Beyond that, the character models are an interesting thing to look at. Most of the characters have somewhat larger heads in comparison to the rest of their body. They also tend to vary in the eyes a bit. If you look at the screenshot I have above, you’ll notice that Luke has whites in his eyes. Now take a look at Layton. Bingo. There’s nothing but black dots. Honestly I can’t figure out the logic in that. In either case, all of the characters stand out from each other. Once you’ve memorized a name to a face, you’ll never mistake one character for another. That’s always a good sign.
All in the entire graphical package is pretty solid. There is a bit of a blur effect during the cut scenes, but that can mostly be attributed to the limitations of the DS screen. It’s a pretty good looking game, so hopefully other devs will follow this example.
Ah yes. Audio would be the second half of our scores for presentation. Unlike my talk of the graphics, this won’t be such a cheerful toned criticism.
First off, the voice action is atrocious. Layton’s voice actor is the exception here, as he pulls off both clever and intelligent…well…um….intelligently. Luke gets just as much dialogue though. This is a bad thing. His voice sounds like a British kid trying to do an American accent trying to do a British accent. It’s not good, and it might be even offensive. The two other cases of voice acting are pretty bad too. The inspector sound like a stereotype with a cold, and the girl you meet (I won’t give her name for spoiler’s sake) reminds of the hack job Mandy Moore did with Aerith in Kingdom Hearts II. Let’s take score here. You get one decent voice and three terrible ones. I think we can call that a losing scenario.
Voice acting is usually bad. In good games, the music can save you from the despair they bring. This will be the case for Professor Layton; at least until the first few hours of gaming are up. There are really only a handful of tunes in the game that I noticed. The big offender in the group is the puzzle theme that plays every time you try your hand at one of the games many brainteasers. It gets annoying pretty fast, and given that completing puzzles is the only way to advance in the game, you’ll have to hear it at least ninety or so times. Trust me. When you get stuck on a puzzle for a long time, you’ll be apt to turn the sound off, lest you throw the DS across the room just to stop the damn song.
Controls and Gameplay
Layton is a true point and click adventure game. Everything is controlled with the Stylus, meaning your touch screen is finally going to get some more use than the occasional bland minigame. In fact, I don’t even think there was a single control feature that could even use the button. Movement is done by tapping a shoe in the bottom right hand corner and then selection a direction. Accessing and utilizing the menu screen begins with tapping a carpetbag in the top right-hand corner. Even scroll through text requires a tap on the screen. That’s pretty much all there is to talk about there. It’s a nice touch, but options are always a good thing, and Layton has none of those.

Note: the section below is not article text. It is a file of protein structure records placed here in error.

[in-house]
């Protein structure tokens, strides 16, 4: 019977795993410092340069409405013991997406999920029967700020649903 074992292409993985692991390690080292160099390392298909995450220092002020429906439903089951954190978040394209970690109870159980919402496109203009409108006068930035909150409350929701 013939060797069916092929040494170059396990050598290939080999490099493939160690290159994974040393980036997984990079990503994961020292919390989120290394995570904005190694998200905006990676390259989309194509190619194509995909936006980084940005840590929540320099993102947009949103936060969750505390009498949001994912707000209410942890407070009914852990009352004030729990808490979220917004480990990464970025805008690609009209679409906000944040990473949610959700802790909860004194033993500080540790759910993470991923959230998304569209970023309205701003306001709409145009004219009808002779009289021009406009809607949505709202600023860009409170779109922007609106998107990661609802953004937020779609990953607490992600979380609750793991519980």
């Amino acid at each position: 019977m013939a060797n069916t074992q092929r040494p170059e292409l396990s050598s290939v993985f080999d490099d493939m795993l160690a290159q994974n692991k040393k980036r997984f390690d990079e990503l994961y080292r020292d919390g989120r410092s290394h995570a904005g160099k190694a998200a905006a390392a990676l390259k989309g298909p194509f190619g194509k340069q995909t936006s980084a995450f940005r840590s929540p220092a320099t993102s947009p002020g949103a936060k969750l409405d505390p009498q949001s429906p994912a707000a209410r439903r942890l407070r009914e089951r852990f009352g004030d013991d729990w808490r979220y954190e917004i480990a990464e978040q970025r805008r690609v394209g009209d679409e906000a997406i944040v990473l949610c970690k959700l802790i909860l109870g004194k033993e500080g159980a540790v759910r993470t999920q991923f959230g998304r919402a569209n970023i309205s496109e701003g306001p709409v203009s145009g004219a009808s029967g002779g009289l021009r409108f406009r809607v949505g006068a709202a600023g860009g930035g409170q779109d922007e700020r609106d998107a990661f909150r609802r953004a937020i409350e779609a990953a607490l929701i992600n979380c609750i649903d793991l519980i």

Now gameplay is generally curtained off into two types here. First, you’ll be exploring and investigating by using the controls described above to move about the map. Tap a person, or an intriguing object to either open up a bit of text or start a puzzle. Pretty basic.
The other form of gameplay are the puzzles themselves. There’s a surprising bit of variety here. There are logic puzzles, math problems, trick questions, spatial reasoning, sliding puzzles, pattern recognition, you name it, etc. Most of these simply require you to circle and answer or write one in. The recognition technology was pretty good as far as I was concerned. The only problem I had was with the letter A, which came up as all kinds of letters and even a number or two. I know that some people had problems with fours and nines, and I have a theory on this. I draw my fours using two strokes. First and L and then an l. I was able to do this in the game without a hitch ever. As long as you don’t take your sweet time, the game realizes that you’re not done yet and will let you finish the number. Now, I did try to draw a four in one stroke, and that caused problems. Even though when the four showed up onscreen it was a triangle with one leg and one arm, (4) if you draw it that way, the game thinks it’s a nine.